All the mothers at Tygerberg Hospital were given hand-crafted wraps in honour of National Prematurity Awareness Month, recognised annually in November.
World Prematurity Day, on November 17, raises awareness of pre-term birth, which is defined as babies born alive before 37 weeks of pregnancy.
“In South Africa, 15% of all births, or one in seven babies, are born prematurely. This may seem like an arbitrary number, but it means that for every seven babies born, there is one baby who will spend a long time in hospital and perhaps never make it home,” said Tygerberg Hospital spokeswoman Laticia Pienaar.
Tygerberg Hospital has one of the biggest neonatal units in the country with 124 neonatal beds.
“The designated drainage area has a delivery rate of 60 000 babies per year with an average of 800 babies weighing less than 1 500g admitted per year,” she said.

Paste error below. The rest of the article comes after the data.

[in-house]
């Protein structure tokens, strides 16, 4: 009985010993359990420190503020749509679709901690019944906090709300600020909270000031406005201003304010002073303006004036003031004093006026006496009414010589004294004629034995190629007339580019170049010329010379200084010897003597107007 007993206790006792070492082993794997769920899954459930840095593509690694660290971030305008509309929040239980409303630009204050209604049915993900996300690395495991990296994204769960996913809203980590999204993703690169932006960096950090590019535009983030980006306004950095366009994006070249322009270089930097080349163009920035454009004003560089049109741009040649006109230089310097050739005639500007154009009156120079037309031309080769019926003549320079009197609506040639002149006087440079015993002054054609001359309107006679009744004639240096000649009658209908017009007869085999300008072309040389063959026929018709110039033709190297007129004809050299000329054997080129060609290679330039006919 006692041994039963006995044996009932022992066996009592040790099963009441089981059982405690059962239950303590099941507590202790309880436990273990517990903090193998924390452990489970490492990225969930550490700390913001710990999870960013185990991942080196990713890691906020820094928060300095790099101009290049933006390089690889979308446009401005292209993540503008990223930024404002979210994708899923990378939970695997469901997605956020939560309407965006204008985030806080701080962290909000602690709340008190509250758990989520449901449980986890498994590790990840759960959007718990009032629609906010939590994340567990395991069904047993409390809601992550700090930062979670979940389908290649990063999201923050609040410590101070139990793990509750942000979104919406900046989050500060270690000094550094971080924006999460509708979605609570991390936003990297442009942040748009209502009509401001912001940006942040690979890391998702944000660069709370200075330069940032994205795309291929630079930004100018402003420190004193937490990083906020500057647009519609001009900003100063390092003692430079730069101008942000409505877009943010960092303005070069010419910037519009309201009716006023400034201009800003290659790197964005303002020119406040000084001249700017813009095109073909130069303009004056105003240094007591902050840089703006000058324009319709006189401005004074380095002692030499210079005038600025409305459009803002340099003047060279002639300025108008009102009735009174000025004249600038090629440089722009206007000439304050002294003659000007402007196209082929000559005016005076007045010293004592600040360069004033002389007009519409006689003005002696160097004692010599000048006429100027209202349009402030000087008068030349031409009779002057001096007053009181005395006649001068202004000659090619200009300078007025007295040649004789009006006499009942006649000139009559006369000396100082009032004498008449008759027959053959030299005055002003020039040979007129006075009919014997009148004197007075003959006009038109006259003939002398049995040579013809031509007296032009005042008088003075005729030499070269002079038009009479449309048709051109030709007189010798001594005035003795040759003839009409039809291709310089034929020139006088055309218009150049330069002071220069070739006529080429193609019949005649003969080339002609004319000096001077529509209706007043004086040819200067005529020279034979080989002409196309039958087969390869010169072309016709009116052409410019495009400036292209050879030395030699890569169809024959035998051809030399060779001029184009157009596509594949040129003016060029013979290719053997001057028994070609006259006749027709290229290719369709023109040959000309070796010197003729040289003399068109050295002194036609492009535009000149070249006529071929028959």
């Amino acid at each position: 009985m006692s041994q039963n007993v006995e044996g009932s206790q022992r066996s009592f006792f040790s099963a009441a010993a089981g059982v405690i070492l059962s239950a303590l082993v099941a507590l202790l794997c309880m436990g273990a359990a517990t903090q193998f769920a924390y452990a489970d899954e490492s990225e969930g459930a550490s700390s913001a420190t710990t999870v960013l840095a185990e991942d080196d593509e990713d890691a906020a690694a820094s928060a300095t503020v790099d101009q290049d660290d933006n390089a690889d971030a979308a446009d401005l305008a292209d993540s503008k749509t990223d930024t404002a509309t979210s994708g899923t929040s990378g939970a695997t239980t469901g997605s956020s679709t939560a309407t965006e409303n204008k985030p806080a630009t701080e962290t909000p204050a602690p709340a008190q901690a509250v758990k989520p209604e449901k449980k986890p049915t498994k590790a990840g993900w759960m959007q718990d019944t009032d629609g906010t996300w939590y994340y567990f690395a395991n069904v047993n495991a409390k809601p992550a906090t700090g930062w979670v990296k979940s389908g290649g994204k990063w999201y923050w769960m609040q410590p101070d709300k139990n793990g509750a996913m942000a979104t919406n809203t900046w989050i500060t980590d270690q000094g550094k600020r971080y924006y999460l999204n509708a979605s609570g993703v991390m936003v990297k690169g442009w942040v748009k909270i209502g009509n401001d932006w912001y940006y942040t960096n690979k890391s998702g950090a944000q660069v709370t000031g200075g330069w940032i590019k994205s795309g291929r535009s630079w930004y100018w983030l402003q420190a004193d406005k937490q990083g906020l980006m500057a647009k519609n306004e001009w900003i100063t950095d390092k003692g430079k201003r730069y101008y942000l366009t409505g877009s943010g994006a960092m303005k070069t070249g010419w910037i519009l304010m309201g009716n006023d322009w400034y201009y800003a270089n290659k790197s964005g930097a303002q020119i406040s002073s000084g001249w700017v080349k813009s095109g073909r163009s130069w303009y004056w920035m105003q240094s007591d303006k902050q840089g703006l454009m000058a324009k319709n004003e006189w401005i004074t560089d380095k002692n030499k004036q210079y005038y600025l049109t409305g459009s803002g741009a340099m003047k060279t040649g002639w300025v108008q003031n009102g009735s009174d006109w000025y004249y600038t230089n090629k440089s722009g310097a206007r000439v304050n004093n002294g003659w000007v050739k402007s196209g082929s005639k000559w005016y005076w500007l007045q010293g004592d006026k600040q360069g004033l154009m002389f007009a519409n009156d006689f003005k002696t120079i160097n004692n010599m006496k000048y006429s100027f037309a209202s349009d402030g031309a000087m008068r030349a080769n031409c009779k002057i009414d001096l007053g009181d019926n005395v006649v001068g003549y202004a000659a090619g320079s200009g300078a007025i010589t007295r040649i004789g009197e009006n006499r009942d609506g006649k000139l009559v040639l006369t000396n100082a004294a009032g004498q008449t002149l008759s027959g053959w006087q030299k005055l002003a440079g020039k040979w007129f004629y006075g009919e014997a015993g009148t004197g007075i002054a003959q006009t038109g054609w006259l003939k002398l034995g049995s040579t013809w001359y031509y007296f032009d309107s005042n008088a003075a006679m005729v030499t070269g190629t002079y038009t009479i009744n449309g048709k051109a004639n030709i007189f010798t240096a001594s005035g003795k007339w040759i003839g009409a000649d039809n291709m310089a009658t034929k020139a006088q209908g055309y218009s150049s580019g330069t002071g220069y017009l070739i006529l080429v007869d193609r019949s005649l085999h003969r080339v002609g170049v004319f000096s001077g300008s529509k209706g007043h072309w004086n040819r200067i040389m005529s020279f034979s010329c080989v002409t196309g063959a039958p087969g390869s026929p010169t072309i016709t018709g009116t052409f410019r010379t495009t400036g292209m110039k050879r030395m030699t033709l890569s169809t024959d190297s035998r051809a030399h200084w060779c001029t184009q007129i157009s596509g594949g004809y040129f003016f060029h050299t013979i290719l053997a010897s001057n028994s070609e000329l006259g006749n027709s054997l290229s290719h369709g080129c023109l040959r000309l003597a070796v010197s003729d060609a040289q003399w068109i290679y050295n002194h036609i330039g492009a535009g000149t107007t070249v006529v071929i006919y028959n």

Staff from the hospital’s paediatrics department did their bit for the awareness campaign by giving the wraps – made in the Bo-Kaap – to the mothers so they could experience “babywearing”, carrying the baby in a wrap of sling, which is encouraged as part of the Kangaroo Mother Care programme to strengthen the bond between a mother and her infant.
Babies weighing less than a kilogram, who are unable to experience kangaroo care for long periods, were given crocheted rainbow octopuses made in Simon’s Town.
“The tentacles of the toy octopus feel like their mother’s umbilical cord, which has a calming effect, and makes it less likely for them to pull out their tubes,” Ms Pienaar said.